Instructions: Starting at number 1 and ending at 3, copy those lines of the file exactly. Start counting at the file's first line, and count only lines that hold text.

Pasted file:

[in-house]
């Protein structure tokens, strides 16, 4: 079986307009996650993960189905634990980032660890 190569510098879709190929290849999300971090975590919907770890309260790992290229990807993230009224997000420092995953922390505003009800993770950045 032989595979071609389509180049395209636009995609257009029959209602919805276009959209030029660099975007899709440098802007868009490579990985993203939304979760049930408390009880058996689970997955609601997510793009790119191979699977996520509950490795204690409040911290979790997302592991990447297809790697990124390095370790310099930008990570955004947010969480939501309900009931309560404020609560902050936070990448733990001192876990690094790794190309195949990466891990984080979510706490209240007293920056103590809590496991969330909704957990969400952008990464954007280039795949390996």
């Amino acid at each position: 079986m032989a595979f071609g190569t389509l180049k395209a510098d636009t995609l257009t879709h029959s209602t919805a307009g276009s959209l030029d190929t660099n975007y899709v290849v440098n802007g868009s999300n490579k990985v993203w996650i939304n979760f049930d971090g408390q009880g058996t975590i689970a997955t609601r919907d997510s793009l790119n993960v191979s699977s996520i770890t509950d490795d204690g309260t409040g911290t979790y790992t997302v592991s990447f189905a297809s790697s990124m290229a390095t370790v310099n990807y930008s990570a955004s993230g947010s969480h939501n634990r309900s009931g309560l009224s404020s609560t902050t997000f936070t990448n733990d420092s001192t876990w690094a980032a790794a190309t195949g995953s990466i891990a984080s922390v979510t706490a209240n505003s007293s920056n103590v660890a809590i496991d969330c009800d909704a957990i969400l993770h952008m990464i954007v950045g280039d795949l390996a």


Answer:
[in-house]
């Protein structure tokens, strides 16, 4: 079986307009996650993960189905634990980032660890 190569510098879709190929290849999300971090975590919907770890309260790992290229990807993230009224997000420092995953922390505003009800993770950045 032989595979071609389509180049395209636009995609257009029959209602919805276009959209030029660099975007899709440098802007868009490579990985993203939304979760049930408390009880058996689970997955609601997510793009790119191979699977996520509950490795204690409040911290979790997302592991990447297809790697990124390095370790310099930008990570955004947010969480939501309900009931309560404020609560902050936070990448733990001192876990690094790794190309195949990466891990984080979510706490209240007293920056103590809590496991969330909704957990969400952008990464954007280039795949390996």
């Amino acid at each position: 079986m032989a595979f071609g190569t389509l180049k395209a510098d636009t995609l257009t879709h029959s209602t919805a307009g276009s959209l030029d190929t660099n975007y899709v290849v440098n802007g868009s999300n490579k990985v993203w996650i939304n979760f049930d971090g408390q009880g058996t975590i689970a997955t609601r919907d997510s793009l790119n993960v191979s699977s996520i770890t509950d490795d204690g309260t409040g911290t979790y790992t997302v592991s990447f189905a297809s790697s990124m290229a390095t370790v310099n990807y930008s990570a955004s993230g947010s969480h939501n634990r309900s009931g309560l009224s404020s609560t902050t997000f936070t990448n733990d420092s001192t876990w690094a980032a790794a190309t195949g995953s990466i891990a984080s922390v979510t706490a209240n505003s007293s920056n103590v660890a809590i496991d969330c009800d909704a957990i969400l993770h952008m990464i954007v950045g280039d795949l390996a």